by Lydia Leong | February 20, 2009 | Comments Off on Credibility
I’ve recently read Pete Blackshaw’s Satisfied Customers Tell Three Friends, Angry Customers Tell 3000, which is a well-written, methodical introduction to consumer-generated media (CGM, also known as UGC, user-generated content). I’d recommend the book to anyone who hasn’t read a book on the topic; if you’re social-media savvy, chances are you won’t learn much (if anything) new, but the anecdotes are entertaining and useful, and the structured approach provides good framework language.
Thus, trust, credibility, and authenticity in corporate engagement are very much on my mind, at a time when there’s a new (resurfaced) controversy regarding local-review site Yelp, which is being accused of manipulating user reviews to gain advertising revenues. Naturally, Yelp denies any extortion of local businesses.
As an analyst, I belong to an industry which is constantly being questioned about the credibility and authenticity of its commentary — the age-old question of whether it’s a “pay to play” business where vendor clients receive ratings and recommendations that are more favorable than those that non-clients get. I still find myself having to stress to clients and non-clients alike that Gartner opinion cannot be bought. It’s one of the genuinely great aspects of working here — the organizational commitment to integrity. This is not to say that there aren’t conflicts — a vendor client has more avenues with which to express their unhappiness with an analyst’s opinion, and attempt to influence it in a more positive direction. But in the end, we pride ourselves on serving our IT buyer clients with honest advice — which means that vendor dollars can’t be allowed to influence analyst opinion.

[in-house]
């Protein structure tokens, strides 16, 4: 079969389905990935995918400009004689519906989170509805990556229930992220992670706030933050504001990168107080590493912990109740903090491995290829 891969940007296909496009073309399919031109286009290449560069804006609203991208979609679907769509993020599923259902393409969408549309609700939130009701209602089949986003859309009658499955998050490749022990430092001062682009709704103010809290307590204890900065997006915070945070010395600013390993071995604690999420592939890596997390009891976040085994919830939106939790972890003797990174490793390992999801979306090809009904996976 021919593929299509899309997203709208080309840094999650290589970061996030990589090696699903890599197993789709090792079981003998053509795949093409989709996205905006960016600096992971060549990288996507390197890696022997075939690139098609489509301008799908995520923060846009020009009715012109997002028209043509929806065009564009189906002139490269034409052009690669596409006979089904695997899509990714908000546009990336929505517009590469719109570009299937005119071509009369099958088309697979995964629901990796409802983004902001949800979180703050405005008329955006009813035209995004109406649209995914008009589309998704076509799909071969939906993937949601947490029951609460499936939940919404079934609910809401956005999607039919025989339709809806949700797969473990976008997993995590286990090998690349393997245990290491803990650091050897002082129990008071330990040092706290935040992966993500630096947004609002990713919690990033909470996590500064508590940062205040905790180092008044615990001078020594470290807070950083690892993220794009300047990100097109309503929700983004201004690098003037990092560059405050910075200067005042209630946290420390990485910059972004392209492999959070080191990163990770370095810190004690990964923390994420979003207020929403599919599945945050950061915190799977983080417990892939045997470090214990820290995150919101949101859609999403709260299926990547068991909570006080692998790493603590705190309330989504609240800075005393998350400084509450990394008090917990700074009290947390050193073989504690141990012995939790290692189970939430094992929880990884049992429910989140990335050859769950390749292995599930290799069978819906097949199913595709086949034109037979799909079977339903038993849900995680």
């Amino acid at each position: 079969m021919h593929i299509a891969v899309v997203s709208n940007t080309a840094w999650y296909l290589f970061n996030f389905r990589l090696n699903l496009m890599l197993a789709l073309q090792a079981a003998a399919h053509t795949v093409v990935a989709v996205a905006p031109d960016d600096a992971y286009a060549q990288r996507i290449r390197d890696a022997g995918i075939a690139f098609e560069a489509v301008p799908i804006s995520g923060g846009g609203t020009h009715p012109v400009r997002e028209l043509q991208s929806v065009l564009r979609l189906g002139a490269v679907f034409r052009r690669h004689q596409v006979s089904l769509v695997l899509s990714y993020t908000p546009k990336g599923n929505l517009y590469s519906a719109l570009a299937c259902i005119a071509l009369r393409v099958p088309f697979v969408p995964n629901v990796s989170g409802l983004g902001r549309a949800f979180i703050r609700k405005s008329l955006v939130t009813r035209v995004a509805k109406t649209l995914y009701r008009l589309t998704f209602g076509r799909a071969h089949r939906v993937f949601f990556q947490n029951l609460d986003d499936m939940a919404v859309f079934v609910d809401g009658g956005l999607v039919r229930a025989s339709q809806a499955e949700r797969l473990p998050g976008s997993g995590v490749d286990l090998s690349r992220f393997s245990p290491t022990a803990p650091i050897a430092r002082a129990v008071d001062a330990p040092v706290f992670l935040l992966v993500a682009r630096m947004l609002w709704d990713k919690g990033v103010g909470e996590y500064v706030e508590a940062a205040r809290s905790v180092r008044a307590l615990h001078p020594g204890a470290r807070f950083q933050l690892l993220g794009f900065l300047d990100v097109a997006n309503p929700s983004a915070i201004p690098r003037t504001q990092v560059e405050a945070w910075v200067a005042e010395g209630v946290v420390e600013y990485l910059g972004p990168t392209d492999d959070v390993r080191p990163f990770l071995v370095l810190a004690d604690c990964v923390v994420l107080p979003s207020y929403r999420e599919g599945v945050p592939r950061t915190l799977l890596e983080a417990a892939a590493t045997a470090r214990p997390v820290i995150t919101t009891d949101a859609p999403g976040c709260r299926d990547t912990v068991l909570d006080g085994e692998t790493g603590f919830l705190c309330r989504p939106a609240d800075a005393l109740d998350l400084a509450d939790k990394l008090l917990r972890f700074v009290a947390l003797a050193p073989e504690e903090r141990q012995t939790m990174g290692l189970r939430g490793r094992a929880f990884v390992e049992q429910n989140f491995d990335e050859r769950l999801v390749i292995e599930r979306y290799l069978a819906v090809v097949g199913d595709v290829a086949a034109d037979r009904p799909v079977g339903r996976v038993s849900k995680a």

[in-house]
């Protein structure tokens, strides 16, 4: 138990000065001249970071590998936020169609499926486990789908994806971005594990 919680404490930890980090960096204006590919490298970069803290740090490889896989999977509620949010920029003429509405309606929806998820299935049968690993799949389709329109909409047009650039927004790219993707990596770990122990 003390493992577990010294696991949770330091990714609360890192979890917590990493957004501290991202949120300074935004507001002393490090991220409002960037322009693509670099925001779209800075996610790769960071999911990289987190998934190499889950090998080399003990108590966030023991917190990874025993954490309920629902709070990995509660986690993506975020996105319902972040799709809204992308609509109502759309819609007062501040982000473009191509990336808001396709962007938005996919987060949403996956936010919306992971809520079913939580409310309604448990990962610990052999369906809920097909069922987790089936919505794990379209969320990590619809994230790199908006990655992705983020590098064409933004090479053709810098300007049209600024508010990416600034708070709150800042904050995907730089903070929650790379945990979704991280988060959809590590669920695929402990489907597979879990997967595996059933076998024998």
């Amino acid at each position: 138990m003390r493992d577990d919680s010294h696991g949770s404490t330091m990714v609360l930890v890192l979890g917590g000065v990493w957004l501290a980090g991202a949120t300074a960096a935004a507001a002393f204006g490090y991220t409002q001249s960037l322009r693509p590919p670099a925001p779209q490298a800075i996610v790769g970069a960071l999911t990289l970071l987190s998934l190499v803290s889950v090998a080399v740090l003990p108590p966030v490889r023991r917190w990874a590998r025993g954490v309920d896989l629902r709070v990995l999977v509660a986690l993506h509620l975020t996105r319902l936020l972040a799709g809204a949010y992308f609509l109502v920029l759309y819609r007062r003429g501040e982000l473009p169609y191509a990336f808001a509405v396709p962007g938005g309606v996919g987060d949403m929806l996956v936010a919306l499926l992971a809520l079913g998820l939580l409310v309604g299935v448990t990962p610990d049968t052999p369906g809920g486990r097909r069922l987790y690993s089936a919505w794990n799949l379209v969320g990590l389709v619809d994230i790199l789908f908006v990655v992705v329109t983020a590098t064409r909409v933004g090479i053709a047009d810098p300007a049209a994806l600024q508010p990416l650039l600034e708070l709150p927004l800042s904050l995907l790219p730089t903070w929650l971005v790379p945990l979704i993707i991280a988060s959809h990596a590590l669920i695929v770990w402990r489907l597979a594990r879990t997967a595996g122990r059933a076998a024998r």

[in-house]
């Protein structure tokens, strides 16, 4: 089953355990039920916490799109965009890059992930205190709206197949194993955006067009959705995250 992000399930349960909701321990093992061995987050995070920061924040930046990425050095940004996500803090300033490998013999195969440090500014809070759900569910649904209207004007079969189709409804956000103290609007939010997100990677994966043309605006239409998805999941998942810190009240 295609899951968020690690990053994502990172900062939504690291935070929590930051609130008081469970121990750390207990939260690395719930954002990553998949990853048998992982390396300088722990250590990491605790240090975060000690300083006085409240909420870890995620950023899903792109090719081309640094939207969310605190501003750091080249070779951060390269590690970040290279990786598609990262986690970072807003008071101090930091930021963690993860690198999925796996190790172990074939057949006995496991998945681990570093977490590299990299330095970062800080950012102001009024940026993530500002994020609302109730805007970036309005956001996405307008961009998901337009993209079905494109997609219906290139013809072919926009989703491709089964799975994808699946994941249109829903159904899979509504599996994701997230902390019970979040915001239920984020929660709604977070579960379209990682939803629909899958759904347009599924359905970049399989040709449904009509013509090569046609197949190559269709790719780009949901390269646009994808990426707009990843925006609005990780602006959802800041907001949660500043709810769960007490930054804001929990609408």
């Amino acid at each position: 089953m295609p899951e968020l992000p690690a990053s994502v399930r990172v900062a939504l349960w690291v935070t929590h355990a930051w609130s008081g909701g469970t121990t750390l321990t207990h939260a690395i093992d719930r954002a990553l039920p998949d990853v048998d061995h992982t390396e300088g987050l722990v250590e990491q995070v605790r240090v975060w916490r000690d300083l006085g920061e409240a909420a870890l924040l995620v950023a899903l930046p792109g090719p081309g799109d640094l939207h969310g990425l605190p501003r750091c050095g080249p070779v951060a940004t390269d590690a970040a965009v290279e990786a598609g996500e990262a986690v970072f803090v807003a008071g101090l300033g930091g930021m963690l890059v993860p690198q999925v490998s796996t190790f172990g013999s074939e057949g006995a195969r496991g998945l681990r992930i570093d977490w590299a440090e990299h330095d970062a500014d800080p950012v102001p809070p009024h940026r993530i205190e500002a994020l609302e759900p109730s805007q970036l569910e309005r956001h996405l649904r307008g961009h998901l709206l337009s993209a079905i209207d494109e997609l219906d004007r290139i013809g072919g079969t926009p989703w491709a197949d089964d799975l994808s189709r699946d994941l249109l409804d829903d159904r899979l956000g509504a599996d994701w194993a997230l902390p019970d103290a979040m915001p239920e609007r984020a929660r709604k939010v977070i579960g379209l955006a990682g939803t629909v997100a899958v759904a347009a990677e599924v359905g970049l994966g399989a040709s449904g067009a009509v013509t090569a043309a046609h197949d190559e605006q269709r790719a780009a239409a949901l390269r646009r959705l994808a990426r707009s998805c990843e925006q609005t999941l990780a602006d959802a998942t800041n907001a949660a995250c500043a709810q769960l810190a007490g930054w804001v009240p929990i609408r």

I imagine that for any organization which provides reviews and recommendations as part of its business, and which accepts money from the entities being rated, has problems with rogue salespeople who attempt to imply, or even outright state, that paying for services means more favorable positioning. So the question is, what’s the organization’s attitude, from the CEO down, towards these things? Is it a wink-wink nudge-nudge thing where the organization only pays lip service to neutrality, is it a don’t-ask don’t-tell thing where the organization is willing to turn a blind eye as long as it doesn’t cause obvious problems, or is the organization really dedicated to ensuring that dollars don’t alter anything?
Which of these categories does Yelp fall into? I’m a pretty engaged consumer — I read reviews on Yelp, and I write them from time to time. I’ve got a keen interest in knowing.
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